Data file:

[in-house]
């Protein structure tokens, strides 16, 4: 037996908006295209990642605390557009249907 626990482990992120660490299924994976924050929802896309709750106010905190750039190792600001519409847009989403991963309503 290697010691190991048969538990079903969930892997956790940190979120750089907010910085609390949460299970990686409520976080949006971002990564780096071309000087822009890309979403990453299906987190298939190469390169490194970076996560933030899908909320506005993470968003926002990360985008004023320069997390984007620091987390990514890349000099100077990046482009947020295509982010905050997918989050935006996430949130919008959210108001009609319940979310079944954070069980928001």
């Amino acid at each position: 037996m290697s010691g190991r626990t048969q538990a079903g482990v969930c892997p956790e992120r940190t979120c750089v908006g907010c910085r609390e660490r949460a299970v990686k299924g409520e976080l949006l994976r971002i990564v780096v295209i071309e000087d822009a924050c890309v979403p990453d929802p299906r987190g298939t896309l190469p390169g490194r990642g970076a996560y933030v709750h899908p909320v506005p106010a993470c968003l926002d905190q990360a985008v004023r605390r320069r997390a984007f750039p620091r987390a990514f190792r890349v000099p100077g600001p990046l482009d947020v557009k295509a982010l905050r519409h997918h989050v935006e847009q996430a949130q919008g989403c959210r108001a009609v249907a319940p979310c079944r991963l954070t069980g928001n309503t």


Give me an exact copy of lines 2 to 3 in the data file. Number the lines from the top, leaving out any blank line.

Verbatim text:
């Protein structure tokens, strides 16, 4: 037996908006295209990642605390557009249907 626990482990992120660490299924994976924050929802896309709750106010905190750039190792600001519409847009989403991963309503 290697010691190991048969538990079903969930892997956790940190979120750089907010910085609390949460299970990686409520976080949006971002990564780096071309000087822009890309979403990453299906987190298939190469390169490194970076996560933030899908909320506005993470968003926002990360985008004023320069997390984007620091987390990514890349000099100077990046482009947020295509982010905050997918989050935006996430949130919008959210108001009609319940979310079944954070069980928001």
């Amino acid at each position: 037996m290697s010691g190991r626990t048969q538990a079903g482990v969930c892997p956790e992120r940190t979120c750089v908006g907010c910085r609390e660490r949460a299970v990686k299924g409520e976080l949006l994976r971002i990564v780096v295209i071309e000087d822009a924050c890309v979403p990453d929802p299906r987190g298939t896309l190469p390169g490194r990642g970076a996560y933030v709750h899908p909320v506005p106010a993470c968003l926002d905190q990360a985008v004023r605390r320069r997390a984007f750039p620091r987390a990514f190792r890349v000099p100077g600001p990046l482009d947020v557009k295509a982010l905050r519409h997918h989050v935006e847009q996430a949130q919008g989403c959210r108001a009609v249907a319940p979310c079944r991963l954070t069980g928001n309503t």